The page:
How fast will you be on that hilly course?

Or in that heat? On that trail? At that altitude?

These are questions that have plagued me for a few years as I have ramped up the marathoning and begun taking on challenges a lot more varied than the typical flat, fast, smooth road course run on a 50-degree day in Fall.

Here in Virginia, I end up running a lot of trails. It’s hot. They’re hard. And the hill running here may not be at altitude, but the short, choppy climbs are nearly as bad as anything I’ve faced in Chamonix or Zermatt. (I can think of at least 3 Virginia marathon courses with climbs lasting miles and topping out at 1500ft of vertical).

Sure, you can head into a course like that and just wing it. But winging it can end badly. I always want to know just how much the heat and climb and trail will slow me down, so I can at least keep my pace in the right ballpark.

Or, consider training days. We all know we need to run the right pace to get the desired physiological adaptations, be that strength building, VO2 max development, or lactate threshold work. But if my tempo run pace is 6:22, what should I be doing on a 70-degree day?

Until I updated Run Ranger, I never found a calculation tool, app, website or anything else that could do this job with anything resembling accuracy.

Sure, I found a variety of tables and rules of thumb in books and on web sites that suggested, say, adding 30 seconds a mile to your pace if running at XX degrees. That is, of course, nonsense. Thirty seconds? So, if I’m a 3-hour marathoner, I add 30 seconds, and the 4 and a half hour guy or gal? What do they add? How about the Kenyan transplant who now lives in Arizona and is finishing up in less than 2:20? I’m pretty sure he’s not adding 30 seconds too.

You get the idea.

With nowhere to turn, I decided to do this job myself. Step one (one through 100, really) getting data and figuring out what the proper pace adjustments should be. This was the bulk of the work. There’s very little research on the subject of pace-changing conditions, and what there is isn’t often based on real-world data. Some of it’s decades old, and often, the results were presented as rules of thumb rather than mathematical expressions that could be adapted to any given pace. I gathered up as much of this information as I could, distilled it, and supplemented it with real-world results from tens of thousands of real running efforts. I crunched the numbers and then tested the resulting algorithms against other real world results, including my own experience (painstakingly documented over the years with weather, heart-rate, and GPS tracks) in 48 marathons and hundreds of training runs at all temperatures, on all surfaces, in many parts of the world.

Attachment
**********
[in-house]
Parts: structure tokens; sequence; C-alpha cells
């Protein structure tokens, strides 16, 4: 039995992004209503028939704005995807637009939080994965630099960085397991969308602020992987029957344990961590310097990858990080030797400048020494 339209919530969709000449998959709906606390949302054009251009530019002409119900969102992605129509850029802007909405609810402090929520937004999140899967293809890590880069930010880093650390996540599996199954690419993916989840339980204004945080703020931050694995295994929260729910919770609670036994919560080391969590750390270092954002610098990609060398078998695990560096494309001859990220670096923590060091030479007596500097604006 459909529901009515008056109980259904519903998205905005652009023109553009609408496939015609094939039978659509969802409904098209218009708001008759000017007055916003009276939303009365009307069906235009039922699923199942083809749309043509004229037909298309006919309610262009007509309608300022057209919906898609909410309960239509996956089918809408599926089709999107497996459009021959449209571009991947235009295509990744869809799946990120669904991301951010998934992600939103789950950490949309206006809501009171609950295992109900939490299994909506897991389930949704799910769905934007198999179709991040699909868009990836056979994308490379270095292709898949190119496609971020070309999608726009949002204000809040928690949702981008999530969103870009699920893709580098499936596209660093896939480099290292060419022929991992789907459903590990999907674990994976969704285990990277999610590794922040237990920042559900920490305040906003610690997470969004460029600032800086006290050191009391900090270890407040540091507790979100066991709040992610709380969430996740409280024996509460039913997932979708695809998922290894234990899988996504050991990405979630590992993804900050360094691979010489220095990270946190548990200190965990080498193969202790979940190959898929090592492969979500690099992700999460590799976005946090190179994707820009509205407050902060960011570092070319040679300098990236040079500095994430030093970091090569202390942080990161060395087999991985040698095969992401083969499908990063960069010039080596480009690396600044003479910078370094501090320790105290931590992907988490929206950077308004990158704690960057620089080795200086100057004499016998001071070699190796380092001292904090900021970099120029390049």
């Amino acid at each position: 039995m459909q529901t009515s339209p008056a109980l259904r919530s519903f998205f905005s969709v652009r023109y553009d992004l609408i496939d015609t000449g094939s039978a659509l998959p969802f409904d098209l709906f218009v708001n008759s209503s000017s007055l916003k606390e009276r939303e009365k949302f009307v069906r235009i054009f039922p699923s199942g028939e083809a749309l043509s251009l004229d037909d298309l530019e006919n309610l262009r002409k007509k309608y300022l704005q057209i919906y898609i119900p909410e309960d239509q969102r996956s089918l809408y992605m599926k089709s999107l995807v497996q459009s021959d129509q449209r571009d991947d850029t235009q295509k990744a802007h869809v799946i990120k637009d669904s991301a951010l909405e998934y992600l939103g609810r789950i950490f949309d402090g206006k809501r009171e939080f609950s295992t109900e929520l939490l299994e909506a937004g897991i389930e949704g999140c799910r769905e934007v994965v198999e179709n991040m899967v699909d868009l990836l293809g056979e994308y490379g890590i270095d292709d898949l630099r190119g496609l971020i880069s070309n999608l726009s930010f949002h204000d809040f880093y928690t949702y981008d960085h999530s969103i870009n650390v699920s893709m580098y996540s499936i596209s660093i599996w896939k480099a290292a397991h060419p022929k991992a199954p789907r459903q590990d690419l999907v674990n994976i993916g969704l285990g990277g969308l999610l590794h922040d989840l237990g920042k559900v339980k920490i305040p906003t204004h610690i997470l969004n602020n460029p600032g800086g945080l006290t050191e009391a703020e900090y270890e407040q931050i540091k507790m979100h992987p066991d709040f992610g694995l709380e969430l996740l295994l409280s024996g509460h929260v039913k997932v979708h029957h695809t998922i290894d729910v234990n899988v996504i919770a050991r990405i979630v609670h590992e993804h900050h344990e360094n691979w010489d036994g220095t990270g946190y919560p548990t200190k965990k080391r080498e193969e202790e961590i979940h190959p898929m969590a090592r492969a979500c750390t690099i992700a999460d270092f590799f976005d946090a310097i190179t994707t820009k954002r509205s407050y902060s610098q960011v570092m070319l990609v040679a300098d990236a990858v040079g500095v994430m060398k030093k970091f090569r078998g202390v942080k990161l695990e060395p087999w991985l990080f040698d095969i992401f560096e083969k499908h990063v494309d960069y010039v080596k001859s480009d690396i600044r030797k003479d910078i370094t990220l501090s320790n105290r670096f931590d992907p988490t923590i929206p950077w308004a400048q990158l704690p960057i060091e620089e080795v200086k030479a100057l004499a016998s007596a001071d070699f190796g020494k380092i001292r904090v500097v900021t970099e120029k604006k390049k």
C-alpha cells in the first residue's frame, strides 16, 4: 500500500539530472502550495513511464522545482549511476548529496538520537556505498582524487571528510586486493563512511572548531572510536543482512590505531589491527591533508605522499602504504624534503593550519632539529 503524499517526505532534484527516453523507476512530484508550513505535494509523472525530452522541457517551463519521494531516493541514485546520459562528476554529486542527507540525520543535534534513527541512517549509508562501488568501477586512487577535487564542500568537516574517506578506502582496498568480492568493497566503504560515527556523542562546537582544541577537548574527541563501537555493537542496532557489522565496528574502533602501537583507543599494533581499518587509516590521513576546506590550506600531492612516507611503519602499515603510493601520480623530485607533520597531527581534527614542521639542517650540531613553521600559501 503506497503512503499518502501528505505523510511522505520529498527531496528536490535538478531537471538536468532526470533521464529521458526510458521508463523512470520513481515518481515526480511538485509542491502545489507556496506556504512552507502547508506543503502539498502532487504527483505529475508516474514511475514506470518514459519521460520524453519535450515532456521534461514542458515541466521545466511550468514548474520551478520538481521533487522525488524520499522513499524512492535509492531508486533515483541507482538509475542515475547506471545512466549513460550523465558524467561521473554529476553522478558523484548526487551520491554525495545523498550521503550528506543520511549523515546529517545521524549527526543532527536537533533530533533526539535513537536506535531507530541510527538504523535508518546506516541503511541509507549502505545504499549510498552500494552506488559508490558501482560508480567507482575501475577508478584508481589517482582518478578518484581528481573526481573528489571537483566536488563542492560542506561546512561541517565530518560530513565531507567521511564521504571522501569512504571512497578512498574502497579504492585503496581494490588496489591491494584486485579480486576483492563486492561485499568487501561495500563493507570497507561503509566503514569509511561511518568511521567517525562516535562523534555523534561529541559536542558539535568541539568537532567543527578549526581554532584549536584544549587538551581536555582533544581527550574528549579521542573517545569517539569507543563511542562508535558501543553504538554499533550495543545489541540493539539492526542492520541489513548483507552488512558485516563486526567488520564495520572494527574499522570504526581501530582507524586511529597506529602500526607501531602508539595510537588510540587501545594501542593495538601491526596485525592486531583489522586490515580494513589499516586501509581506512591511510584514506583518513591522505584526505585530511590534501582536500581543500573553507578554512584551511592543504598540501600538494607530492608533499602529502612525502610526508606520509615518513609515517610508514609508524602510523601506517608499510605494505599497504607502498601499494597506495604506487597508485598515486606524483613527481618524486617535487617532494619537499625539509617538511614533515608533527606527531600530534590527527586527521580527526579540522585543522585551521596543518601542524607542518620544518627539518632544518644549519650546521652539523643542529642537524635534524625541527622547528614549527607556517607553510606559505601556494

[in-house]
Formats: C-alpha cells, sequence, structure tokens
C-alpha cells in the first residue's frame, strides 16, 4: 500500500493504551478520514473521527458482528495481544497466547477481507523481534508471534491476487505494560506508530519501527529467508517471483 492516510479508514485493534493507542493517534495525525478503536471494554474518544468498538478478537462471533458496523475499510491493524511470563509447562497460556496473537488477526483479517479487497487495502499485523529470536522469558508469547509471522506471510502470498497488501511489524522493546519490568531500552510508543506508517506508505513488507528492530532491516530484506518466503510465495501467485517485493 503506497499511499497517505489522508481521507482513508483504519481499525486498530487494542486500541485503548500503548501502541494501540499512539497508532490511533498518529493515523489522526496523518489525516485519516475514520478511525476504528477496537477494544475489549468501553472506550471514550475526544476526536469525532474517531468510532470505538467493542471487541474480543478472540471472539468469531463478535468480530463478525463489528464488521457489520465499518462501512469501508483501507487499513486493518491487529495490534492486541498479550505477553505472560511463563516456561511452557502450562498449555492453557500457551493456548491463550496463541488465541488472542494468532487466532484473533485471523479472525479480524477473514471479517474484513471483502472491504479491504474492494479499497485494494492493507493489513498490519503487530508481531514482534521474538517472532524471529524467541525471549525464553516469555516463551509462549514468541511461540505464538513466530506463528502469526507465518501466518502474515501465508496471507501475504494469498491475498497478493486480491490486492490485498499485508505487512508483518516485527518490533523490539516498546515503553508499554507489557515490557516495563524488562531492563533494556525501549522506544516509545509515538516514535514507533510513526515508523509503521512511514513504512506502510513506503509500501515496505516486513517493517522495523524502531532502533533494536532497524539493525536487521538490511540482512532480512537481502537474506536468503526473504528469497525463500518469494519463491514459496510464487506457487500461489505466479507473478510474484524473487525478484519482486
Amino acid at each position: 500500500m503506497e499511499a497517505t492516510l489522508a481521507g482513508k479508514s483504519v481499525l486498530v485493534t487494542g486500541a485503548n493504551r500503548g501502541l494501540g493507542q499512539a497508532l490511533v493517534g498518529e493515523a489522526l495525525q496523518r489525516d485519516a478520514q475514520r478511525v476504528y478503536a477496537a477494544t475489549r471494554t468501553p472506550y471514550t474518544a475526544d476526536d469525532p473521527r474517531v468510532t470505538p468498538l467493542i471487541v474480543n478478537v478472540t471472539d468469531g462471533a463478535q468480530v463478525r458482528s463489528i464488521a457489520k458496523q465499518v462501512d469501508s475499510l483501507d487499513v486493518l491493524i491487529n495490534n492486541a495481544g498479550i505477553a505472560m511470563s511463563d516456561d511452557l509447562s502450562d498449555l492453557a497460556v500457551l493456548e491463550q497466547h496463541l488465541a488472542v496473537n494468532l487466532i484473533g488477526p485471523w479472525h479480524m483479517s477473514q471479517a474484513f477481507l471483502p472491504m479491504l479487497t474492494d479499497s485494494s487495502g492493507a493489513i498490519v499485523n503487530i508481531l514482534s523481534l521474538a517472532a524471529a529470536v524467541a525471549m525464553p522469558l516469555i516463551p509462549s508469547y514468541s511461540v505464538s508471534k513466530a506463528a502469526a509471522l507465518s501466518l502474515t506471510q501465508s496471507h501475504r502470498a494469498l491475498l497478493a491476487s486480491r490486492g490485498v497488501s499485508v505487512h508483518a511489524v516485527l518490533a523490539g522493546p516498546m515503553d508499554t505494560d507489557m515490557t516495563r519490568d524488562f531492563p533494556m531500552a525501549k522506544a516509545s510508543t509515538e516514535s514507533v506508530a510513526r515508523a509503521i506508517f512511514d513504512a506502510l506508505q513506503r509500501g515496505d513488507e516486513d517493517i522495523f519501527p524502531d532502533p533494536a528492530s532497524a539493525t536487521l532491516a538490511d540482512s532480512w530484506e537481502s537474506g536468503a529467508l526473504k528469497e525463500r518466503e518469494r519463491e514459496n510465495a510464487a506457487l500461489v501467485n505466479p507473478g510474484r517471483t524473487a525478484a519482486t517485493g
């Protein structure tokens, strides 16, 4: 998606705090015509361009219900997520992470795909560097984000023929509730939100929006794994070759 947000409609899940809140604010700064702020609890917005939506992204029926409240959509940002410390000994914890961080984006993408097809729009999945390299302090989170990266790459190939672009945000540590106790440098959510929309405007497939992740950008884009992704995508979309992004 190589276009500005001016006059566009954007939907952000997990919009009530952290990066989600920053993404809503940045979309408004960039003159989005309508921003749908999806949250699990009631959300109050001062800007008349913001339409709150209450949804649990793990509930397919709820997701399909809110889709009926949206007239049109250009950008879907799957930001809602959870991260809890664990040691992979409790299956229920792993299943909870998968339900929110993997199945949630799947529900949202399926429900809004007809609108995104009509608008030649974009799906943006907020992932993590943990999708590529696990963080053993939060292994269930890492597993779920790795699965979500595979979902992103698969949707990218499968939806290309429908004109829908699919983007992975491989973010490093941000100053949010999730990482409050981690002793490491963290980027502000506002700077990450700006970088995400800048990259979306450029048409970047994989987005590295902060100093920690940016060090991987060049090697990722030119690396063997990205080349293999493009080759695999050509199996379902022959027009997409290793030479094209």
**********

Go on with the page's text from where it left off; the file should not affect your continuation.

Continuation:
I’m convinced that I’ve got the best algorithms in any running calculator you’ll find anywhere. And I’m pretty sure you’ll never find all of these potential offsets integrated in one calculation routine as in the latest version of Run Ranger.

In addition to the obvious (temperature), I’ve included the heat index – modifying it specifically for runners, who begin to feel the effects of high humidity long before the usual, non-active, shirtsleeves citizens for whom the heat index was designed.

I’ve worked in a variety of running surfaces, from a smooth track (which is quicker, but only slightly, and only for a while) up to rock-hopping trail courses and deep sand.

I’ve got climb and descent modifiers, but be warned, these are the modifiers most prone to wide variation. Under normal conditions (i.e. grades up to 5% to 7%) these calculations should hold pretty well, but as the grades ramp up to inclines so steep that they begin to separate the runners from the walkers, the predictions will become less reliable. (I’ve got a solution in mind for this problem, but it’s considerably more complex, and will take time to implement.)

Finally, there’s altitude. Altitude and the related oxygen deprivation are another area where the predictions will be wide of the mark more often, simply because altitude response is so wildly variable among humans. Moreover, the level of acclimatization makes a huge difference. Run Ranger’s current altitude algorithms presume that the runner is fairly well acclimated to altitude. In the next release, I will have a way for individual runners to tweak this setting to match their own, personal acclimatization, as well as for heat resistance, climbing strength, sure footedness, and more.

Fine, fine. How does it work?

Consistent with the original Run Ranger workflow, you begin on the pace calc pivot page by entering a distance and time or distance and pace and hitting the calculator button. If you are trying to figure out how fast your next marathon will be on a hillier course on a hotter day, enter your recent best marathon on a day with normalized conditions. Next, swipe right to bring up the perform page. Select your target surface, temperature, climb, descent, and altitude and bang, you’ll have your adjusted time and pace at the top of the screen.

How good is it?

When I ran the Miami Marathon last week (flat course, so just a temperature adjustment), I shot for a 3:01 effort, which is what I ran in a recent marathon on a flat course on a 40 degree day. Run Ranger’s marathon time prediction was within 1 second of the time I actually ran in Miami.

Obviously, it’s not going to be that accurate all the time, but even I couldn’t believe it when I checked the race temperature and did the final calculation (while sipping a Bloody Mary poolside at the Epic Hotel.)

I hope you find the new functions useful.

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